Though it is true that the US and China have sought to cooperate in a number of critical areas – especially in the global economy, notably China’s leaders urging collective effort to resolve the eurozone crisis and to avoid grater turbulence – in other areas there is no collaborative spirit.  Most puzzling is China’s determination to support Russia to the bitter end on Syria.  It is unnecessary and with little that would suggest that there is a Chinese interest in playing “poodle to Putin”.

More contentious are the growing demands and “police” encounters in the South China Sea between China a number of Asian countries.  China has asserted a broad territorial claim that encompasses much of the South China Sea.  In addition there are territorial clashes between China and the Japan in the East China Sea. Many in Washington have declared a new China assertiveness threatening regional stability.  The US has meanwhile – without declaring sides on the territorial claims, has insisted on freedom of navigation and a multilateral approach to resolving the territorial demands.  China has in turn rejected this approach – and at least for now has insisted that these territorial claims should be settled by the contending parties only – bilaterally in other words.

The new assertiveness has enabled many in Washington to focus on the growing military modernization in China’s armed services and calls to meet such military challenges.  The point here is that the so-called new assertiveness has drawn close attention to China’s military threats and the consequences of the growing military modernization.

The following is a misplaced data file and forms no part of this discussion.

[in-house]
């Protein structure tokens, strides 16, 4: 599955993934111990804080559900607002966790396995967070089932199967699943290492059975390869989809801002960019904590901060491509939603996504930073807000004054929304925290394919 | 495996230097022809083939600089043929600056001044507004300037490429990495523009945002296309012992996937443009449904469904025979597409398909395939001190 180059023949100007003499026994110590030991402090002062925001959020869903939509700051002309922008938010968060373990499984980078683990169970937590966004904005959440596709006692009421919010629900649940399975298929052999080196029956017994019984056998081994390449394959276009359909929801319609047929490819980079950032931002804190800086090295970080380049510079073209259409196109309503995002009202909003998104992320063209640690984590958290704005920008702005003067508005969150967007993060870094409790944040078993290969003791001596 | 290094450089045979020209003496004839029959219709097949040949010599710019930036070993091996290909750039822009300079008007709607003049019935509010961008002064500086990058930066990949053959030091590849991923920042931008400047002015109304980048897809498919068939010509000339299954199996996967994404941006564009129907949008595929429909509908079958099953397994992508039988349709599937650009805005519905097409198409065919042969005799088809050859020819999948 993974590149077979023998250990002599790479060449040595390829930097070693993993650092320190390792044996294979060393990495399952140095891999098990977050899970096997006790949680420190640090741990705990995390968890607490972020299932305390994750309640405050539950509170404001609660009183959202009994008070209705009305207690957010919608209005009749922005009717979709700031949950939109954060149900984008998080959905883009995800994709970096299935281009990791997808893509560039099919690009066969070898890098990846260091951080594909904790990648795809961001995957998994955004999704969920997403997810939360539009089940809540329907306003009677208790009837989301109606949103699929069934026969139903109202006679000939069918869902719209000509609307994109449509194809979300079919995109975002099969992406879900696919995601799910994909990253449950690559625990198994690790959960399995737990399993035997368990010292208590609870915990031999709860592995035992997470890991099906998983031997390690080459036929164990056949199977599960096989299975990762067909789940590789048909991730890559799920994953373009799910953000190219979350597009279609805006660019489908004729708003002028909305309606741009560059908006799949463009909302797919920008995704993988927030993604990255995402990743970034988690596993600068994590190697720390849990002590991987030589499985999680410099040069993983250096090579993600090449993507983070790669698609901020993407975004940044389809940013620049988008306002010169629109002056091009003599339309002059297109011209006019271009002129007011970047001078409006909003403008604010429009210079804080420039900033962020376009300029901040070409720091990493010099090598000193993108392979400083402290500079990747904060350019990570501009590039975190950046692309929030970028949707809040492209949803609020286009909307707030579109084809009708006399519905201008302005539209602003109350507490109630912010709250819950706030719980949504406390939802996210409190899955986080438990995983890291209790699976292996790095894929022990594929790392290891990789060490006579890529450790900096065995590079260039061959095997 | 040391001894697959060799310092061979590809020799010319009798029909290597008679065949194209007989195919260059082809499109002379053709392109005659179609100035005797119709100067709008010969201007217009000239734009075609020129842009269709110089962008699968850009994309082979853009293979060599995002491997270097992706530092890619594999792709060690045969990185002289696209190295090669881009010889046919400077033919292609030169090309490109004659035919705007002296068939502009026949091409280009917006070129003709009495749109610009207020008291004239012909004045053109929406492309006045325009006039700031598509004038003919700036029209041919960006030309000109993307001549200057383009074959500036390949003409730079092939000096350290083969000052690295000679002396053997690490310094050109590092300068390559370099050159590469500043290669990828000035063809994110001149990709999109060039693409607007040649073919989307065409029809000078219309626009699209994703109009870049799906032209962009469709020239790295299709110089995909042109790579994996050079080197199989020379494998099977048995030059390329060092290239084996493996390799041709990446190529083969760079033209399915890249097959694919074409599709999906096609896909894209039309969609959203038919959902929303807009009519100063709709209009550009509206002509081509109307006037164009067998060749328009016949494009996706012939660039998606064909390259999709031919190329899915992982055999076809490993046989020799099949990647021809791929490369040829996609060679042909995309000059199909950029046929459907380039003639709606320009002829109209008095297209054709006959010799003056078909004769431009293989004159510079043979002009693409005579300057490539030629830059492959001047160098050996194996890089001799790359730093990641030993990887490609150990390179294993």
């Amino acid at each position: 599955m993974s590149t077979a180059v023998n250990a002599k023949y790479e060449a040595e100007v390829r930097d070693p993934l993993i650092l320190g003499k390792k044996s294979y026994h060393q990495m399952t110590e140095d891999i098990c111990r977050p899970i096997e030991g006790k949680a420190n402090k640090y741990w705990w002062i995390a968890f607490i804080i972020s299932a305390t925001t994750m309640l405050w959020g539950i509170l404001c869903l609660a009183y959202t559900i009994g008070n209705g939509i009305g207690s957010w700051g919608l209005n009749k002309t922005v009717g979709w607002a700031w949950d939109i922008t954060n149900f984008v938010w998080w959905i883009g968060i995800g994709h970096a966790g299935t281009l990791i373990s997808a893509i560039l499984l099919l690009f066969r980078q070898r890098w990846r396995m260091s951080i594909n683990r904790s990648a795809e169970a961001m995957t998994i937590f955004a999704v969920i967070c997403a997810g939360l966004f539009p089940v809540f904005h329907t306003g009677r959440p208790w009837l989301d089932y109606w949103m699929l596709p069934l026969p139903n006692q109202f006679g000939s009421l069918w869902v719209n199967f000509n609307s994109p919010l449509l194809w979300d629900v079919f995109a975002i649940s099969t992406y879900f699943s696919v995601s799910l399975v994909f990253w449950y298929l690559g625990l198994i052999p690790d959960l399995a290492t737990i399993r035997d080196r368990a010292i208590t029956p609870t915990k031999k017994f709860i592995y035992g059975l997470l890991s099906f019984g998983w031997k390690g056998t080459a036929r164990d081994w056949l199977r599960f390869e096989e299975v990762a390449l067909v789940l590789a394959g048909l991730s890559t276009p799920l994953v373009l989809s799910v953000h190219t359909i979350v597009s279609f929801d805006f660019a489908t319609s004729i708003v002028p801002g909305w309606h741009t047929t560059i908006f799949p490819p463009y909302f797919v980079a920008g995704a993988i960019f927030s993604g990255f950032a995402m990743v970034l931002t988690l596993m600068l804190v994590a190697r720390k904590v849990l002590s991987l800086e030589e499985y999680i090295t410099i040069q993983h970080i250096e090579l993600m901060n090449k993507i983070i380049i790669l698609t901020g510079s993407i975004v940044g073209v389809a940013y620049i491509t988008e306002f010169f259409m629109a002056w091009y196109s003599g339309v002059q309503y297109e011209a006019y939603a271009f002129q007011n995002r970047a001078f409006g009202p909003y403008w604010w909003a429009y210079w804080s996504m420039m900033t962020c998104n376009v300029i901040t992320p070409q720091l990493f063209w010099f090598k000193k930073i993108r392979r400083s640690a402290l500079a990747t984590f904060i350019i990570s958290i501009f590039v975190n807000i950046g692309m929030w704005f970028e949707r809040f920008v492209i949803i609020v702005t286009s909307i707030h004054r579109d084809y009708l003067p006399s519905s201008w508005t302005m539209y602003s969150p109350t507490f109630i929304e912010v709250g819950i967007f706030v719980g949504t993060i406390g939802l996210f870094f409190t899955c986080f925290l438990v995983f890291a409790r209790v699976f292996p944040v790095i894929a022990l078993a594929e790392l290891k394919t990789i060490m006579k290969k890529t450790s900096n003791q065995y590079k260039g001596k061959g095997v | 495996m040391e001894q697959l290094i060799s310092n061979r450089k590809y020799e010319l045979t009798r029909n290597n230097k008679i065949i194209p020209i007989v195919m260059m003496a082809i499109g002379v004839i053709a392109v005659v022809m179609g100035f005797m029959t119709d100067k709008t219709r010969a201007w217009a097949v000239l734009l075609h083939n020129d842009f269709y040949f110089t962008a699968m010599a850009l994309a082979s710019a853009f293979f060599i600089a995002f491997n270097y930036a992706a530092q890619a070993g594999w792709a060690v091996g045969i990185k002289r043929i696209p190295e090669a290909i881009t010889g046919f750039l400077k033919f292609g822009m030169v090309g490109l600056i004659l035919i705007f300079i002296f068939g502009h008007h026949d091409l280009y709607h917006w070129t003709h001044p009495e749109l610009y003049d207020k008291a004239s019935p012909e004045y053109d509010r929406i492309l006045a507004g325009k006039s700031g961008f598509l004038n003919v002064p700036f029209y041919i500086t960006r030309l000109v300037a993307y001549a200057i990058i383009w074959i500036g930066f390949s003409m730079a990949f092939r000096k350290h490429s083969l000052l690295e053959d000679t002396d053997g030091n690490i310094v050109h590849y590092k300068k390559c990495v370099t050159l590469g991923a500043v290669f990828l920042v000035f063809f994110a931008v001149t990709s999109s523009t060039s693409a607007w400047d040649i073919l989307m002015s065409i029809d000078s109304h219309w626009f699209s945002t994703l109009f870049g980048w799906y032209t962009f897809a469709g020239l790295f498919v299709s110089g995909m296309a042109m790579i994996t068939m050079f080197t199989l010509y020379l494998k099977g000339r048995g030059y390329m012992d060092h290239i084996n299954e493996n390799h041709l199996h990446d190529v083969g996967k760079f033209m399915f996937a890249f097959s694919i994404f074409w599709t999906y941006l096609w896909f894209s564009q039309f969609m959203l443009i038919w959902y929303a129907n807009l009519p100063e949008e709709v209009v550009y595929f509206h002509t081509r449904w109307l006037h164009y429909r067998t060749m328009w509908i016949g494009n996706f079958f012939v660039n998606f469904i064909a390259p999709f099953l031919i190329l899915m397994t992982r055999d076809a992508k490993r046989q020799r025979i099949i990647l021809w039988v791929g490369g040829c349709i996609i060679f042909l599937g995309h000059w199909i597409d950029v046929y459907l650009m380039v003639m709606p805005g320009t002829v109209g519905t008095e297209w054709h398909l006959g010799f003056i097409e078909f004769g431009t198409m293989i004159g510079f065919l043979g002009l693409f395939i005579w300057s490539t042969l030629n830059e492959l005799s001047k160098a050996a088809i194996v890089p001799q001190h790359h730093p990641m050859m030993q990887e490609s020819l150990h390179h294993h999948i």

Where then do the two great powers need to go? Here are some actions that the two can adopt that are likely to lower the temperature on the competition, lead to a new set of rules and can be accomplished largely without the other:

  • Both take a deep breath and limit the degree of hedging each proposes for the other.  Hedging focuses on worst case and frequently results in outcomes  each is concerned to hedge against;
  • The US de-emphasize rhetorically the Asian pivot; work more quietly with ASEAN allies to generate a Code of Conduct acceptable to both sides;
  • China turn down the volume on the South and East China Seas and at least in the case of the South China Seas propose concretely joint development agreements with the parties – Vietnam, Philippines, and others.  These agreements enable the parties to side step the territorial claims for the present; and
  • China needs to rethink its Syria position in the UN and consider abstention as opposed to veto.

I was fortunate enough early in the week to hear former Australian Prime Minister and Foreign Minister speak on the Rise of China.  If you take a look at the NewStatesman.com the article entitled “The West Isn’t Ready for the Rise of China”, the piece fairly reflects his remarks at the Munk School of Global Affairs.  I thought I’d just provide a quick sense of the approach that Rudd brings to this critical relationship:

So, what then is to be done?  Is it possible for the west (and, for that matter, the rest) to embrace a central organizing principle as we engage China over the future of the international order?  I believe it is.  But it will require collective intellectual effort, diplomatic co-ordination, sustained political will and most critically, continued, open and candid engagement with the Chinese political elite.  So, what might the core elements of such an engagement look lie?

I will turn to Rudd’s perspective.  This should allow me to describe the new rules of collaboration required for the US-China relationship.

For this particular “thought exercise”, I will try and describe what are the rules of behavior that can ensure that the competitiveness and rivalry can be contained – that rivalry and competition do not escalate to heightened and sustained rivalry – and then even to conflict.

 

Image Credit: abc.net.au